WASHINGTON - Secretary of State Mike Pompeo defiantly told reporters on Tuesday that there would be “a smooth transition to a second Trump administration,” despite President-elect Joe Biden’s projected win.
Pompeo’s remarks come amid President Donald Trump’s refusal to concede after his projected loss in the 2020 presidential election, raising unsubstantiated claims of voter fraud. Biden captured 290 Electoral College votes to Trump’s 214, according to projections by FOX News, the Associated Press and other major news outlets. Only 270 are needed to win the White House.
Biden has faced an uphill battle in the transition period, with some saying Trump's refusal to acknowledge his Democratic rival's victory could undermine U.S. national security.
Pompeo made the statement when asked about this subject from a reporter.
"There will be a smooth transition to a second Trump administration," Pompeo said. Breaking into a smile, he added: "Right. We're ready. The world is watching what's taking place here."
"We're going to count all the votes. When the process is complete, there'll be electors selected. There's a process. The Constitution lays it out pretty clearly," Pompeo said.
The General Services Administration, meanwhile, led by a Trump-appointed administrator, Emily Murphy, has declined to formally recognize Biden as president-elect. It’s a necessary move to free up money for the transition and clear the way for Biden’s team to begin putting in place the transition process at agencies.
Trump has also blocked Biden from receiving the intelligence briefings traditionally shared with incoming presidents, according to the Associated Press. The president’s resistance, backed by senior Republicans in Washington and across the country, could also prevent background investigations and security clearances for Biden’s prospective national security team and access to federal agencies to discuss budget and policy issues.
Complicating Biden's challenge is the Republican Party's widespread refusal to acknowledge his victory. Without evidence, Trump and his allies are insisting that the election was “stolen.”
Attorney General William Barr authorized the Justice Department to probe unsubstantiated allegations of voter fraud. Barr’s authorization gives prosecutors the ability to go around longstanding Justice Department policy that normally would prohibit such overt actions before the election is certified.
In a memo to U.S. attorneys, obtained by The Associated Press, Barr wrote that investigations “may be conducted if there are clear and apparently-credible allegations of irregularities that, if true, could potentially impact the outcome of a federal election in an individual State.”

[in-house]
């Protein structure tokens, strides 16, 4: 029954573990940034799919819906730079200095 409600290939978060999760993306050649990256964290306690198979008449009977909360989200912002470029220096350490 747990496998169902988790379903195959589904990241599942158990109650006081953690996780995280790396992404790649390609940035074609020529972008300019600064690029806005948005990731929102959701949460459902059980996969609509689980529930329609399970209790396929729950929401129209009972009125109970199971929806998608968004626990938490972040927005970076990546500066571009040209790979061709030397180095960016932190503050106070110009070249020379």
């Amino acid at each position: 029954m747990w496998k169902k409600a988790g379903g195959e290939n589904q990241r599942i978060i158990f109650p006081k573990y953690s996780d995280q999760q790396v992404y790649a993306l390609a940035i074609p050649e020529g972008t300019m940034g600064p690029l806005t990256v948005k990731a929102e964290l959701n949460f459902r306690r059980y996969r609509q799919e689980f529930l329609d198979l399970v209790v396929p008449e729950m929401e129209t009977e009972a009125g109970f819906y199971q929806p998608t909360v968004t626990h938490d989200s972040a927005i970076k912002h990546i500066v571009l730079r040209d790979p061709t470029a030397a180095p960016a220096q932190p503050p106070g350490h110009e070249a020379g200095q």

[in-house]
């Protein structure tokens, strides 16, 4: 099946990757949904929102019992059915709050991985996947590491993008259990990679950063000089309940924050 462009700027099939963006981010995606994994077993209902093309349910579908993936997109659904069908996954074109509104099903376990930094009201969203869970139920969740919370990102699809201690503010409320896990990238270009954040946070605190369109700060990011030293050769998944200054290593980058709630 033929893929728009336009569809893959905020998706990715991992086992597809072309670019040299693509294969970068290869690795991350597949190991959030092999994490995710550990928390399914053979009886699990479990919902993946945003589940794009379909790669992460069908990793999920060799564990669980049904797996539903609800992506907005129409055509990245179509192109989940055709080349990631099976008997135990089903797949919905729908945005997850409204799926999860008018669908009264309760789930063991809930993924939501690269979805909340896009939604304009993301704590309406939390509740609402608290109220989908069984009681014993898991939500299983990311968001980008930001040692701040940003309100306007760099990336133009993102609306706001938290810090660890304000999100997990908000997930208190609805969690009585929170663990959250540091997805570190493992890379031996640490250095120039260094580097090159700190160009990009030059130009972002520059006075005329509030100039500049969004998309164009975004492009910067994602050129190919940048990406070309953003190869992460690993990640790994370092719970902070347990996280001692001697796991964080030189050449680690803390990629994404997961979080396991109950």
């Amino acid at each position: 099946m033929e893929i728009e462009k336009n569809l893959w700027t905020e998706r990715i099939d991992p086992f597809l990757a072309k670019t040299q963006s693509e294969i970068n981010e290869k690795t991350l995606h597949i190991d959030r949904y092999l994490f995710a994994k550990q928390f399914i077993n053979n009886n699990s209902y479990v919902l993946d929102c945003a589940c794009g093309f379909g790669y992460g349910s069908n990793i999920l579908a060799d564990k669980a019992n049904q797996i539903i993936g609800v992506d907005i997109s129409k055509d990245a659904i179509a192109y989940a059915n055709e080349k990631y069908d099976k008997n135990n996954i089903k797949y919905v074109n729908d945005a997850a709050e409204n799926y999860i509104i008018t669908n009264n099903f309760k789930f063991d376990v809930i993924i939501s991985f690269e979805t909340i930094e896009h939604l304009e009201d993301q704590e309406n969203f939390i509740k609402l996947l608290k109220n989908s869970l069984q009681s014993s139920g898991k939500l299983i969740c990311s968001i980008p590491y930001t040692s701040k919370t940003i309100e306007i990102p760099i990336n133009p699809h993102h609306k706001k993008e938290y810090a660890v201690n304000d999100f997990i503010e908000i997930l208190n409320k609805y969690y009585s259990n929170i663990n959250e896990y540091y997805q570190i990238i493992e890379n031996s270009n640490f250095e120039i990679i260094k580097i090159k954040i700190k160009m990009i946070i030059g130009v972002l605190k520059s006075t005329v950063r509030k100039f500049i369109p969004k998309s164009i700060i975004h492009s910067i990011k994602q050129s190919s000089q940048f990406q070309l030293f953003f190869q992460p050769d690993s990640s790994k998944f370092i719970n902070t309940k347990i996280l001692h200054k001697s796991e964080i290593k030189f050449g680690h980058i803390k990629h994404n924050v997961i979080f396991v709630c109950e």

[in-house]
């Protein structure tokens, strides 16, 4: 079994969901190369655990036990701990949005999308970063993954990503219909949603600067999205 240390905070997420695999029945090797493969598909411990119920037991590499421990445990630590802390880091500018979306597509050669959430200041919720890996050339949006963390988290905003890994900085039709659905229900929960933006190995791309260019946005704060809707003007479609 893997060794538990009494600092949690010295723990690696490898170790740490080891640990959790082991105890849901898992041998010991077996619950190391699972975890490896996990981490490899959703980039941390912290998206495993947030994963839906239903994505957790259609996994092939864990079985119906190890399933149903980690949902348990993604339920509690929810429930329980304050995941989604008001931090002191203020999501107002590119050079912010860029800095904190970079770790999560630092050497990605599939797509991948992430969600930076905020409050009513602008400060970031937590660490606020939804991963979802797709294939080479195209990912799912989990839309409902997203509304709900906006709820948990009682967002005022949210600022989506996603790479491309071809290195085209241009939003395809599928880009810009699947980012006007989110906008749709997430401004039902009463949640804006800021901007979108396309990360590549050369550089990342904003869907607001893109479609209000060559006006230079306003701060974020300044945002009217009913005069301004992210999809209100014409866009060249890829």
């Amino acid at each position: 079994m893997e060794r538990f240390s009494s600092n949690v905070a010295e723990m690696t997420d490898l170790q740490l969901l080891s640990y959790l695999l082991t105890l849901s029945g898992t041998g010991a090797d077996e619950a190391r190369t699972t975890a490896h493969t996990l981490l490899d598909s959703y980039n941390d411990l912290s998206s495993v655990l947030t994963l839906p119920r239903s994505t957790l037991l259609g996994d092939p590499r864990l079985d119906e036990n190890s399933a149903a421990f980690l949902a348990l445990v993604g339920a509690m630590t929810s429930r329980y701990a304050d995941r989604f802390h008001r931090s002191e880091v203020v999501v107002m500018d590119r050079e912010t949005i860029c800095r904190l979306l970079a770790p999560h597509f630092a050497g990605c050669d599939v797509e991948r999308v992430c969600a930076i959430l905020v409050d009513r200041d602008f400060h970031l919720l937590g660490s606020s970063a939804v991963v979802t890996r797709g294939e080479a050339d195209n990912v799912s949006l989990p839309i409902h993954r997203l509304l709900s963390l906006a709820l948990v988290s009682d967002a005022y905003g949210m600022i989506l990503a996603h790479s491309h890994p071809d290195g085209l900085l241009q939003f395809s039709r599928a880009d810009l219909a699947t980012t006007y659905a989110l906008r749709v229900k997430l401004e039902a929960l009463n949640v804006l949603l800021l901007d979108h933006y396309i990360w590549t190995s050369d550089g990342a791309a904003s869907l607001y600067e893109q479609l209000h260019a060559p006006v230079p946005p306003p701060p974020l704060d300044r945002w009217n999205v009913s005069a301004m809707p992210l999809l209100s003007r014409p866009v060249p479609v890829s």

He said any allegations that would “clearly not impact the outcome of a federal election” should be delayed until after those elections are certified and prosecutors should likely open so-called preliminary inquiries, which would allow investigators and prosecutors to see if there is evidence that would allow them to take further investigative measures.
Barr did not identify any specific instances of purported fraud in the memo.
On Monday night, the Justice Department’s top prosecutor for election crimes, Richard Pilger, said he would step down from that post in response to the attorney general’s memo, according to an email he sent to colleagues and obtained by the AP. He is still expected to remain as an attorney within the Justice Department’s criminal division.
Barr, a loyal ally of President Donald Trump, helped broadcast Trump’s claims of voter fraud before the election, attacking mail-in voting as prone to undue influence and coercion, despite multiple studies debunking the notion of pervasive voter fraud in general and in the vote-by-mail process.
Biden holds a sizable lead in multiple battleground states and there has been no indication of widespread improperly counted or illegally cast votes that would shift the outcome, as Trump has falsely claimed. In fact, election officials from both political parties have publicly stated the election went well, though there have been minor issues that are typical in elections, including voting machines breaking and ballots that were miscast and lost.
Meanwhile, Biden pressed forward with plans to build out his administration as president-elect, assembling a team of experts to face the surging COVID-19 pandemic.
This story was reported from Cincinnati. The Associated Press contributed.